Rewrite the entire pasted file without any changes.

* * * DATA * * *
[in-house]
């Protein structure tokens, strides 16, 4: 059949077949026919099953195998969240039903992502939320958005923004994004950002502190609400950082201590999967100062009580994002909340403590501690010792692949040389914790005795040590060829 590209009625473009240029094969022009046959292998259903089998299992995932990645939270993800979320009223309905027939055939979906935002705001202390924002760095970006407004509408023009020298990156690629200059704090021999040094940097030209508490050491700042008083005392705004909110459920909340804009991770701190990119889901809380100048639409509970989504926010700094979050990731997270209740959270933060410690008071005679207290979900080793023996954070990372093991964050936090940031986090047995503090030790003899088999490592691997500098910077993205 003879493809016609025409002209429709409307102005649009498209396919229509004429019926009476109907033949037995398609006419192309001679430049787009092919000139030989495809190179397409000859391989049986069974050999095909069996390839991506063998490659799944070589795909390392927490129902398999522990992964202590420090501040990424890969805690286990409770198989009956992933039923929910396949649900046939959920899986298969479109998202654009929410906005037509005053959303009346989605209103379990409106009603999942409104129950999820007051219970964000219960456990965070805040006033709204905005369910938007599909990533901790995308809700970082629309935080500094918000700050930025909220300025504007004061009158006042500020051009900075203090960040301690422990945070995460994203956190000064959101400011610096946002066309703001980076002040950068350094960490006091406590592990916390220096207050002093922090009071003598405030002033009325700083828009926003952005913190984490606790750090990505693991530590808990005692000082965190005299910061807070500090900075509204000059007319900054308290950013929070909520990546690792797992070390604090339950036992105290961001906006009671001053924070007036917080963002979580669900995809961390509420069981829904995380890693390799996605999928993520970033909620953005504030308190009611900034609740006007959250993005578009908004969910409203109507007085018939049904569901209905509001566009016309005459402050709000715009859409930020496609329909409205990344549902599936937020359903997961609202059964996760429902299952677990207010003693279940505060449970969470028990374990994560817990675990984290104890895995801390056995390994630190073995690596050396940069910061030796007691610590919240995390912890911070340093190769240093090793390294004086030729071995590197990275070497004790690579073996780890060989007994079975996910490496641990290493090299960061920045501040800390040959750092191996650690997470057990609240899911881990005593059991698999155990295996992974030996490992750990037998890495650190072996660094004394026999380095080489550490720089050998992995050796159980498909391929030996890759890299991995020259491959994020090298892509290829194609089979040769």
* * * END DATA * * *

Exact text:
[in-house]
């Protein structure tokens, strides 16, 4: 059949077949026919099953195998969240039903992502939320958005923004994004950002502190609400950082201590999967100062009580994002909340403590501690010792692949040389914790005795040590060829 590209009625473009240029094969022009046959292998259903089998299992995932990645939270993800979320009223309905027939055939979906935002705001202390924002760095970006407004509408023009020298990156690629200059704090021999040094940097030209508490050491700042008083005392705004909110459920909340804009991770701190990119889901809380100048639409509970989504926010700094979050990731997270209740959270933060410690008071005679207290979900080793023996954070990372093991964050936090940031986090047995503090030790003899088999490592691997500098910077993205 003879493809016609025409002209429709409307102005649009498209396919229509004429019926009476109907033949037995398609006419192309001679430049787009092919000139030989495809190179397409000859391989049986069974050999095909069996390839991506063998490659799944070589795909390392927490129902398999522990992964202590420090501040990424890969805690286990409770198989009956992933039923929910396949649900046939959920899986298969479109998202654009929410906005037509005053959303009346989605209103379990409106009603999942409104129950999820007051219970964000219960456990965070805040006033709204905005369910938007599909990533901790995308809700970082629309935080500094918000700050930025909220300025504007004061009158006042500020051009900075203090960040301690422990945070995460994203956190000064959101400011610096946002066309703001980076002040950068350094960490006091406590592990916390220096207050002093922090009071003598405030002033009325700083828009926003952005913190984490606790750090990505693991530590808990005692000082965190005299910061807070500090900075509204000059007319900054308290950013929070909520990546690792797992070390604090339950036992105290961001906006009671001053924070007036917080963002979580669900995809961390509420069981829904995380890693390799996605999928993520970033909620953005504030308190009611900034609740006007959250993005578009908004969910409203109507007085018939049904569901209905509001566009016309005459402050709000715009859409930020496609329909409205990344549902599936937020359903997961609202059964996760429902299952677990207010003693279940505060449970969470028990374990994560817990675990984290104890895995801390056995390994630190073995690596050396940069910061030796007691610590919240995390912890911070340093190769240093090793390294004086030729071995590197990275070497004790690579073996780890060989007994079975996910490496641990290493090299960061920045501040800390040959750092191996650690997470057990609240899911881990005593059991698999155990295996992974030996490992750990037998890495650190072996660094004394026999380095080489550490720089050998992995050796159980498909391929030996890759890299991995020259491959994020090298892509290829194609089979040769």